In many parts of the world “nationalism” has earned itself a bad rap. Ethnic cleansing, war, genocide and other atrocities have been committed in its name. In recent years we’ve seen political leaders, like Donald Trump, whip up a toxic form of nationalist sentiment defined by race and a disdain for foreigners.
On the other hand, nationalism can be a force for good; a devotion to one’s nation can encourage solidarity, pride and belonging. And for some practitioners, policymakers and academics, a certain type of nationalism – civic nationalism – has the potential to help address corruption in poor countries.
Built on the liberal foundations of the enlightenment, civic nationalism defines the nation in terms of common citizenship regardless of ethnic or other identities. This concept is often considered as opposed to ethnic nationalism, which defines the nation in terms of shared religion, language, cultures and traditions.
In turn, governments and development practitioners devote significant resources towards nation-building efforts aimed at disrupting ethnic patronage networks that can exacerbate corruption. This includes exposing elites from poor countries to the liberal values of relatively well-governed and mostly rich countries – for example, through educational scholarships and international workshops and conferences that help transfer global anti-corruption norms. As elites become more global in their outlook, it is argued, they will more likely see themselves as a part of a world of states underpinned by civic rather than ethnic nationalism, and transfer anti-corruption norms into their home countries. However, there has been little research to test such claims.
In an article published in the journal Political Geography, I examine narratives about the potential role civic nationalism could play in reducing corruption in Solomon Islands.
Solomon Islands is an important case study because the country has undergone significant reforms aimed at both building the nation and fighting corruption, through the Regional Assistance Mission to Solomon Islands (RAMSI) intervention (2003–2017). Part of this intervention included the systematic rebuilding of key state institutions, and a push for anti-corruption reforms that were part of broader efforts to rebuild the state and promote civic nationalism.
The article draws on interviews with 18 respondents connected to anti-corruption reform and activism in Solomon Islands. It finds that for those on the front line, civic nationalism can be important for addressing corruption.
A senior official from one integrity agency argued that to fight “against corruption, you have to be … patriotic about our county.” This view was strongest when respondents drew on their experiences in other countries. For example, an official trip to discuss the United Nations Convention Against Corruption had made one senior adviser realise there are:
some countries … [where] corruption is not an issue … I kind of wish that we can be like that in Solomon [Islands]. I want my country, my children or my grandchildren [to] never be into corruption.
This respondent and others said overseas trips supported by donors reinforced the notion that the high level of corruption in Solomon Islands was due, at least in part, to the lack of civic nationalism amongst their compatriots.
However, as the interviews wore on, most respondents became more circumspect and ambivalent about the relationship between civic nationalism and corruption.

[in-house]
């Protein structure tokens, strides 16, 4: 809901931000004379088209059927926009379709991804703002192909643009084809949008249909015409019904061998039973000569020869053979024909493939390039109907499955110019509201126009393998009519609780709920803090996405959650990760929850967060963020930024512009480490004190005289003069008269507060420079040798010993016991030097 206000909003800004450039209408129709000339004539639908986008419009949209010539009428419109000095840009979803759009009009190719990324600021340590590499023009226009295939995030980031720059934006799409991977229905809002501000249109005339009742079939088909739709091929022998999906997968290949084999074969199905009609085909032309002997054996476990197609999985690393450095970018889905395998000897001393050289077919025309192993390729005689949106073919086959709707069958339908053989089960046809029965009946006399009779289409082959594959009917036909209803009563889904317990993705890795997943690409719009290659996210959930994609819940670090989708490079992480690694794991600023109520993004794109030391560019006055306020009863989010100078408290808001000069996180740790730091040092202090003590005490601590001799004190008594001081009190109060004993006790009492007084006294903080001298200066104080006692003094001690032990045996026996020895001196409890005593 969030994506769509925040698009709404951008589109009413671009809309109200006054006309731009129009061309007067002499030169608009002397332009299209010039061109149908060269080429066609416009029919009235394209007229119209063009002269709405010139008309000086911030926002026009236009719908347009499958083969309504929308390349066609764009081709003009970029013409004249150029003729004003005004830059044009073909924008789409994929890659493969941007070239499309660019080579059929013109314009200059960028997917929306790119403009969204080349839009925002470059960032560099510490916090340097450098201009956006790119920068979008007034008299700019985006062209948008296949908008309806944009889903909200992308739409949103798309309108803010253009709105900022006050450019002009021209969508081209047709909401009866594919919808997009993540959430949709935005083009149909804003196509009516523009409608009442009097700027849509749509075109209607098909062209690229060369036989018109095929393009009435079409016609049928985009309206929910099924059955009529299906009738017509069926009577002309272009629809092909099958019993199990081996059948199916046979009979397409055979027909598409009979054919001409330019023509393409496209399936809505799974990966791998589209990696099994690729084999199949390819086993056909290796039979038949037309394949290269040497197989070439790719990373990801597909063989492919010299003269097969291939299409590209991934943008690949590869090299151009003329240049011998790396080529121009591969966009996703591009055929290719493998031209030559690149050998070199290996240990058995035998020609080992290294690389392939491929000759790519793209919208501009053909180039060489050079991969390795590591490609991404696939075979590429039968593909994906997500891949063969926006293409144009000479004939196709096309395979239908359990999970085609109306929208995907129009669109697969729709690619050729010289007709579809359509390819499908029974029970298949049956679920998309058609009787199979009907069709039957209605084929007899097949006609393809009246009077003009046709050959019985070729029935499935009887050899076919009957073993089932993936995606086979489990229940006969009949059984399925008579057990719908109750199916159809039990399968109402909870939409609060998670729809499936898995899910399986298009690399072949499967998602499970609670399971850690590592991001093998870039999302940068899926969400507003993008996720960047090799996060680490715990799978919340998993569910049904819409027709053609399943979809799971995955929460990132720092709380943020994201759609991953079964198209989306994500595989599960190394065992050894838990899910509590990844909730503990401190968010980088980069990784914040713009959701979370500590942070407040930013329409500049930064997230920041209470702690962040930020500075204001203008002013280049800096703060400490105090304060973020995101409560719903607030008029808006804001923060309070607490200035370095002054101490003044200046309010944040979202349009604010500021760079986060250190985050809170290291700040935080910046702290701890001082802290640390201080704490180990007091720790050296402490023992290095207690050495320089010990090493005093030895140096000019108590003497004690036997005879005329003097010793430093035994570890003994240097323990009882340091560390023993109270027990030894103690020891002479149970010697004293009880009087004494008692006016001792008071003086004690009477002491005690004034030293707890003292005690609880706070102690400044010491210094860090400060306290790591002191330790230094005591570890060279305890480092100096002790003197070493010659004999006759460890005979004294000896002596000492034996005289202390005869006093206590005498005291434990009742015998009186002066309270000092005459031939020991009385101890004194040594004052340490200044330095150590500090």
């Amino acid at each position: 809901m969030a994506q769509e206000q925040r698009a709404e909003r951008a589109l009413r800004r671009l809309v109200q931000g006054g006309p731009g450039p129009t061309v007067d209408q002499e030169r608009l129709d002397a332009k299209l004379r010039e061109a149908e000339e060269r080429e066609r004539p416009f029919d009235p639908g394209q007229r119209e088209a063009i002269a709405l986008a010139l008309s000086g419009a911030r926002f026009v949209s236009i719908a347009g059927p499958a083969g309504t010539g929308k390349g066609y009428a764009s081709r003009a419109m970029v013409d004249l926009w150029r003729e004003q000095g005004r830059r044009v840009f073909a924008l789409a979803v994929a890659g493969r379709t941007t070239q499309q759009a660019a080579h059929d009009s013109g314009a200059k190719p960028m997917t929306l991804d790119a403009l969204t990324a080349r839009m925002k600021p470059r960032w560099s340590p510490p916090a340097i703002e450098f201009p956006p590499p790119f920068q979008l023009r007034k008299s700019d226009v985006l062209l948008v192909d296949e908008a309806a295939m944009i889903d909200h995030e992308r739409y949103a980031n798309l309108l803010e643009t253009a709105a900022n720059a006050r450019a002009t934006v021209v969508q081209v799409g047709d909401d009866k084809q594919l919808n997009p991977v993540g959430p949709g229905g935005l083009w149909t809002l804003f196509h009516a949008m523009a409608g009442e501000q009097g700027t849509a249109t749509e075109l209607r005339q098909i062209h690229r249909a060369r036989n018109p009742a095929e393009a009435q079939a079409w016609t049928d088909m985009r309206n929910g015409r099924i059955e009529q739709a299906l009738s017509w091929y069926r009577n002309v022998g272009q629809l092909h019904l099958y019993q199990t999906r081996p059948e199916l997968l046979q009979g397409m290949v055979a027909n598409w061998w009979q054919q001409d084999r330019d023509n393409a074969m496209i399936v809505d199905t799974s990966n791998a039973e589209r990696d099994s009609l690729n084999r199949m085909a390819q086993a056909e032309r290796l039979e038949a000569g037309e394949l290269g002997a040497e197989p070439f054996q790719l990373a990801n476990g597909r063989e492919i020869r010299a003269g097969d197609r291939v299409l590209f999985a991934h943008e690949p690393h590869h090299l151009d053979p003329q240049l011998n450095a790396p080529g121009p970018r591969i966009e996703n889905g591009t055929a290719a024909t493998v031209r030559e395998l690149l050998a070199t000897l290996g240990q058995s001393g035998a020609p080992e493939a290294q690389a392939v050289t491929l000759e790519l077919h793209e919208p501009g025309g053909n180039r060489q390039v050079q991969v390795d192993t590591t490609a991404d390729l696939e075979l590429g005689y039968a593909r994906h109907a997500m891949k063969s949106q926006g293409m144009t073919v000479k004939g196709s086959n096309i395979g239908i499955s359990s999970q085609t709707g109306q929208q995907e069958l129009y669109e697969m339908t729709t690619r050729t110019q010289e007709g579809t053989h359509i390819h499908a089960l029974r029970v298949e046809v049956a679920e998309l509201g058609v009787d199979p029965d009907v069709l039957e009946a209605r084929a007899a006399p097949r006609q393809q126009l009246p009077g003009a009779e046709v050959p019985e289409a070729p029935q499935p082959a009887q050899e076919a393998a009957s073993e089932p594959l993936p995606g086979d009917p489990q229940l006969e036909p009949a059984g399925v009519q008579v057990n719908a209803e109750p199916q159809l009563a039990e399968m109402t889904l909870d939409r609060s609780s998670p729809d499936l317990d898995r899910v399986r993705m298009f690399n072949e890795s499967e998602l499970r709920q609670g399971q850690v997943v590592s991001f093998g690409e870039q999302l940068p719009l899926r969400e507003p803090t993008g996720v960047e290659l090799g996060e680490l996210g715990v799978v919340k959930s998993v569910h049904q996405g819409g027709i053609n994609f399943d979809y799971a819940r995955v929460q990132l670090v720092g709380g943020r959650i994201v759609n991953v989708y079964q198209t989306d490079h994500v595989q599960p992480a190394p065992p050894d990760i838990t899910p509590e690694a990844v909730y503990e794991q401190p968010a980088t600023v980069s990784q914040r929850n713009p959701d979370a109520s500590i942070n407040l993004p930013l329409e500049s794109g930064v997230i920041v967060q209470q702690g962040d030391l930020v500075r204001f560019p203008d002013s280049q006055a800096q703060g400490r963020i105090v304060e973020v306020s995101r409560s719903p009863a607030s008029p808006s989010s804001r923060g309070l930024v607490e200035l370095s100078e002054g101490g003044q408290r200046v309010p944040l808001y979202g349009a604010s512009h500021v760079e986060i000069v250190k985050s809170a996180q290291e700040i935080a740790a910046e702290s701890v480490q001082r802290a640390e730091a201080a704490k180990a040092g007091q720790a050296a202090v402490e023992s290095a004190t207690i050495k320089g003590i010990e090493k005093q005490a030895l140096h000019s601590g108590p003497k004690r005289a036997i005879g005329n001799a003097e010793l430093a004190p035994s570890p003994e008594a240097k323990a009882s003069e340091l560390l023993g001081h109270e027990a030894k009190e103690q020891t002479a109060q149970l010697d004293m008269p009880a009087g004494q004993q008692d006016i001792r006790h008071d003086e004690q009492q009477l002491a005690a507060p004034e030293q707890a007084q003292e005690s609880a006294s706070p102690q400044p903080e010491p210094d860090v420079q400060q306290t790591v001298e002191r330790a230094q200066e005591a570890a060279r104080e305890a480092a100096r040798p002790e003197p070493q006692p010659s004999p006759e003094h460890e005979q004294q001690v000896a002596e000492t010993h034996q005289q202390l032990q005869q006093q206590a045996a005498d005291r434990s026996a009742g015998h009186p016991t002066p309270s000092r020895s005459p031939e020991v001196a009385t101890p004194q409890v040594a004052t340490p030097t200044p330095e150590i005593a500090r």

Reflecting on their everyday experiences in Solomon Islands (including engaging with friends and relatives and walking the streets of Honiara), most suggested it was unlikely that Solomon Islanders could afford to subscribe to civic virtues above economic necessities. One respondent said:
… before we go to conversation of the nation, I think it’s important that we deal with some of the economic and social realities. Unless we deal with … social issues and economic issues, I don’t think nationhood will be achieved. Always government colleagues talk about peace building, nationhood; yeah, but if people don’t have jobs, they can’t even provide food on their table, I think we have a bigger problem.
Many respondents also said that most Solomon Islanders cannot afford to say no to corruption: “people struggle to survive and that’s the truth … It is a bigger issue in terms of corruption. Some people have to do it [corruption] to survive.”
In other words, even those tasked with addressing corruption were sceptical that Solomon Islanders could turn into nationalistic anti-corruption warriors.
While more research is needed, these findings raise questions about the impacts of nation-building efforts on attitudes towards corruption. If cosmopolitan anti-corruption experts in Solomon Islands are ambivalent about the potential for civic nationalism to address corruption, then it is unlikely others with weaker affiliation to the nation-state will be convinced.
These findings provide even more evidence that fighting corruption needs to be about more than improving national integrity institutions, introducing new laws or building civic nationalism. As important as these are, until the social, cultural and economic conditions that drive corruption are addressed, it is unlikely that policymakers will make significant headway into addressing corruption in Solomon Islands or, likely, many other contexts.
This blog is based on the article, Grant W. Walton, ‘Can civic nationalism reduce corruption? Transnational and translocal insights from Solomon Islands’, Political Geography, 89 (2021). Email the author for a pre-print version.
This research was supported by the Pacific Research Program, with funding from the Department of Foreign Affairs and Trade. The views are those of the author only.